Managing reverse sensitivity noise & vibration effects of rail and road transport in New Zealand

Malcolm Hunt

New Zealand Acoustics, 28(3), pp.38- 44 . (2015).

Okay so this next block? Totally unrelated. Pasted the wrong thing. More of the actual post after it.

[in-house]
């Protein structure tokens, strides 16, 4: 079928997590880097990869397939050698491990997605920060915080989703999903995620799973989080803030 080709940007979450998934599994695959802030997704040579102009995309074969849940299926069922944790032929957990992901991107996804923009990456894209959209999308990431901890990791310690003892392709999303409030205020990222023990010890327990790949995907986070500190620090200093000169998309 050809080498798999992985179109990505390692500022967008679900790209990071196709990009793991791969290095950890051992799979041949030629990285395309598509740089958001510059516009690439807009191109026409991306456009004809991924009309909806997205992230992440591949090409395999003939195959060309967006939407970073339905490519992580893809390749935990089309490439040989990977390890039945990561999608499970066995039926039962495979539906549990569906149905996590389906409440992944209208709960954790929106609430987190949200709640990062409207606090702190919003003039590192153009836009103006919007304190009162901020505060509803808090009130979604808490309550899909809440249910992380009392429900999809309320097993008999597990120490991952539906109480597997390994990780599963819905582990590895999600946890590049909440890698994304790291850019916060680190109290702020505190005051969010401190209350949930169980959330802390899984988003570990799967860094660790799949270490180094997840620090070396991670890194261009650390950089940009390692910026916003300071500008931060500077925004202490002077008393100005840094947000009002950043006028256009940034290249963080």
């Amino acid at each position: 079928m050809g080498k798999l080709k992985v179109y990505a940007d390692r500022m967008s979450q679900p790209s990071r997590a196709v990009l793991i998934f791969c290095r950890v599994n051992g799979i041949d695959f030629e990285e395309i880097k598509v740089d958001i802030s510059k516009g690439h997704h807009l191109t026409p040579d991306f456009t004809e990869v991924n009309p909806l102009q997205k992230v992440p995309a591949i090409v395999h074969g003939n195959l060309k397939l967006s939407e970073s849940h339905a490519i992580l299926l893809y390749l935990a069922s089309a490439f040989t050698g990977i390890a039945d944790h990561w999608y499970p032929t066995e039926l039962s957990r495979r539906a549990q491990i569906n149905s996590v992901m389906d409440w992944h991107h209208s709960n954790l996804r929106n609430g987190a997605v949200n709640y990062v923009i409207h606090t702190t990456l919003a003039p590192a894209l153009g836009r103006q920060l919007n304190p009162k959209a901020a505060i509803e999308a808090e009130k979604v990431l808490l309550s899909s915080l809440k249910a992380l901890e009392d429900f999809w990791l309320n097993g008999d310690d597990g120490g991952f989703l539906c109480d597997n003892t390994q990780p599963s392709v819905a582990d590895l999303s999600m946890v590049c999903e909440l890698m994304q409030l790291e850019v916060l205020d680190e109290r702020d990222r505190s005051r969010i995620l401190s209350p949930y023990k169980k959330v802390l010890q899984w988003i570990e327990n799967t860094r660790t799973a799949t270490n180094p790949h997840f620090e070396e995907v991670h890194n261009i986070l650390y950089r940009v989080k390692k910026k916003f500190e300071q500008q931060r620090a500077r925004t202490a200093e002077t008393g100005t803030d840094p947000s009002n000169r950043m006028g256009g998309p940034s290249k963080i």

District and Regional Plans in New Zealand are a tool that can assist the functioning of a safe and efficient transport systems and assist in managing the environmental effects generated at transport nodes, and along transport corridors. This paper discusses reverse sensitivity measures intended to address noise and vibration from road and rail sources. The paper discusses whether applying land use restrictions beyond the designation corridor to address reverse sensitivity effects best serves the purpose and principles of the Resource Management Act if there are little or no efforts made by transport agencies to adopt the best practicable option to avoid, remedy or mitigate transport noise or vibration effects. Differences are highlighted between road and rail noise in this regard. The paper discusses the benefits of implementing planning measures that directly address effects of noise and vibration effects of land transport noise on people and communities for health and amenity reasons as a means of also dealing with reverse sensitivity effects on transport systems (if any). Finally, the paper outlines difficulties likely to be experienced by Councilís implementing reverse sensitivity rules requested by the countryís rail operator and by the state highway agency. Improvements are recommended that engender a balanced approach to managing direct and reverse sensitivity effects, based the relevant guidance from published New Zealand Standards and relevant international Standards